before yours for a good response to your concerns. A key point was
"administrators ... have not gained the publics' trust for wise use of
education funds". Just one example that sticks in my craw is
the football field at the new Herriman High School. It has a gorgeous new
artificial playing surface. But why was that necessary? How many other more
important priorities could have been addressed with the money that was spent on
that field? I'm not burying my head in the sand. I'm
hoping that the district officers will get the message that the citizens are not
simply going to hand them a blank check. At least not until they demonstrate
more wisdom and restraint. I'm waiting for THEM to do THEIR job and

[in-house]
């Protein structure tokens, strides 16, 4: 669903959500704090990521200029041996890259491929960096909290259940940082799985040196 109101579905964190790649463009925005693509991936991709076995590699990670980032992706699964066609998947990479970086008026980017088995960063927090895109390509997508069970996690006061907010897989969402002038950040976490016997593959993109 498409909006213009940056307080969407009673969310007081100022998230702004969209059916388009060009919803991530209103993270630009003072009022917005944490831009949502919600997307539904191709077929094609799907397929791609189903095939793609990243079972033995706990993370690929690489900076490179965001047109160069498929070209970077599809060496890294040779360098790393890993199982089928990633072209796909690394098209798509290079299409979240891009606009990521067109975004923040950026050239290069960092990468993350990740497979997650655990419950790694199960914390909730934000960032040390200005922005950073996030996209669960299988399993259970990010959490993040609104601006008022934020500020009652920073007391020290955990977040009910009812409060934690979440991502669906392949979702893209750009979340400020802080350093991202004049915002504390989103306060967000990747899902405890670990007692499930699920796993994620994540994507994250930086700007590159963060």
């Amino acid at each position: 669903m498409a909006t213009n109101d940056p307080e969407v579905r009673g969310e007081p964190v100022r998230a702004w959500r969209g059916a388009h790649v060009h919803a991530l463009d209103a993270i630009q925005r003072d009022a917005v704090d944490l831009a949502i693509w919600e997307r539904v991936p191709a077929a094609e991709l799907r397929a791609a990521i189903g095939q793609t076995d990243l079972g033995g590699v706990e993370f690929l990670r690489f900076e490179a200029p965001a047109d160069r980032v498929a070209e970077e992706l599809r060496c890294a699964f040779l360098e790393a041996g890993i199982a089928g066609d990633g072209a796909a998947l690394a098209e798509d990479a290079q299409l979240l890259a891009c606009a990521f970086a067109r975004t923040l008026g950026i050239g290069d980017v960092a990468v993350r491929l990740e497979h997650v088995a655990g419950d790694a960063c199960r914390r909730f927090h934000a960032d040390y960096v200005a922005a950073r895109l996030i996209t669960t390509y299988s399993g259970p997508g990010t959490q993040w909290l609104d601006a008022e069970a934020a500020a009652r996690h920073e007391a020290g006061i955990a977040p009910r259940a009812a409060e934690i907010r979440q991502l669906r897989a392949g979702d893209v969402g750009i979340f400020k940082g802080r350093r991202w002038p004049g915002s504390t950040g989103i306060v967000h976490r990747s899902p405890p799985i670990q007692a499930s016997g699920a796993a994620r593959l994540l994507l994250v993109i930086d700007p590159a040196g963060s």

"come up with some actual solutions" that I can believe in.
my grandfather did some of the planning for the belt route. he told them buy the
land early and save money. they did not buy early and people built houses in the
right of way anyway and fought the road in the courts for years. the decline of
our country can be seen in this bond. people are only worrying about thenselves
not the whole. I only have 2 children but i am willing to help pay more for all
of them and ones to come because that is what we do in this country. tax now, or
tax way more later.
@dba57"I'm waiting for THEM to do THEIR job and "come
up with some actual solutions" that I can believe in."How
many board meetings did you attend during the process? Did you get a group
together to come up with suggestions they could use to formulate their
proposal? School boards are the lowest-level of government and the Board held
many meetings to discuss this bond proposal with the public. I'm going to guess that you didn't attend one board meeting where
this was discussed. I say that because as the spouse of a teacher in your
district, we attended several meetings and there was almost no one from the